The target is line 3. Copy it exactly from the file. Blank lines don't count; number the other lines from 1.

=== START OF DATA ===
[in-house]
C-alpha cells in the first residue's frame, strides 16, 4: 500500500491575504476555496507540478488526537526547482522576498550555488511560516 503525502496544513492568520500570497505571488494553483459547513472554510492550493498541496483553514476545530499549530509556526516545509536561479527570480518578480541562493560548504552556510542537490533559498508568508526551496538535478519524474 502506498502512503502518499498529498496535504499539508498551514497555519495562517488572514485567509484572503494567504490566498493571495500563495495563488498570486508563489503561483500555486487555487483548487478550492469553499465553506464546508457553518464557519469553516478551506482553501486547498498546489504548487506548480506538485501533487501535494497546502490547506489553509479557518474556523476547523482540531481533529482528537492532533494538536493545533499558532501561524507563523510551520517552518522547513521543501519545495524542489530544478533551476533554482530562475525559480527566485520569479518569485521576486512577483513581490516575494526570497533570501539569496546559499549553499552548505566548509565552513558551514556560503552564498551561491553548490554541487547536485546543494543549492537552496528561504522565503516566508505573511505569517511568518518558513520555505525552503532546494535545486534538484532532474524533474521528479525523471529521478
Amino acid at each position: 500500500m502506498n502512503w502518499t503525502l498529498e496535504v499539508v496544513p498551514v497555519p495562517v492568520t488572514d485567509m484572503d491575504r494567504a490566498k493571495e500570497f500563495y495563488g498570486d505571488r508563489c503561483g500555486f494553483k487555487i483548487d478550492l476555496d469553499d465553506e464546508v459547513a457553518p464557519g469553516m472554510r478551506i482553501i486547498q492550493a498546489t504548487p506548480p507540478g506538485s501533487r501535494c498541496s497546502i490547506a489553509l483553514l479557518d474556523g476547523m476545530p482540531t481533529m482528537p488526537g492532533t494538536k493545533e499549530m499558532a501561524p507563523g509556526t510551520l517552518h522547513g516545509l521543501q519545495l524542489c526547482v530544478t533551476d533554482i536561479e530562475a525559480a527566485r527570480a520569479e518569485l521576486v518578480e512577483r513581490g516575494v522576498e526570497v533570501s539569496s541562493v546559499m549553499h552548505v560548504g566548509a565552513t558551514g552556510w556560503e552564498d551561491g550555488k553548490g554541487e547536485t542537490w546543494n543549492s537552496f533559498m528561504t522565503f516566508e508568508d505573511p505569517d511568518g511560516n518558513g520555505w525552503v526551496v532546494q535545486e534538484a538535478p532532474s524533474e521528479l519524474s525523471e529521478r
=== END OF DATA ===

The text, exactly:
Amino acid at each position: 500500500m502506498n502512503w502518499t503525502l498529498e496535504v499539508v496544513p498551514v497555519p495562517v492568520t488572514d485567509m484572503d491575504r494567504a490566498k493571495e500570497f500563495y495563488g498570486d505571488r508563489c503561483g500555486f494553483k487555487i483548487d478550492l476555496d469553499d465553506e464546508v459547513a457553518p464557519g469553516m472554510r478551506i482553501i486547498q492550493a498546489t504548487p506548480p507540478g506538485s501533487r501535494c498541496s497546502i490547506a489553509l483553514l479557518d474556523g476547523m476545530p482540531t481533529m482528537p488526537g492532533t494538536k493545533e499549530m499558532a501561524p507563523g509556526t510551520l517552518h522547513g516545509l521543501q519545495l524542489c526547482v530544478t533551476d533554482i536561479e530562475a525559480a527566485r527570480a520569479e518569485l521576486v518578480e512577483r513581490g516575494v522576498e526570497v533570501s539569496s541562493v546559499m549553499h552548505v560548504g566548509a565552513t558551514g552556510w556560503e552564498d551561491g550555488k553548490g554541487e547536485t542537490w546543494n543549492s537552496f533559498m528561504t522565503f516566508e508568508d505573511p505569517d511568518g511560516n518558513g520555505w525552503v526551496v532546494q535545486e534538484a538535478p532532474s524533474e521528479l519524474s525523471e529521478r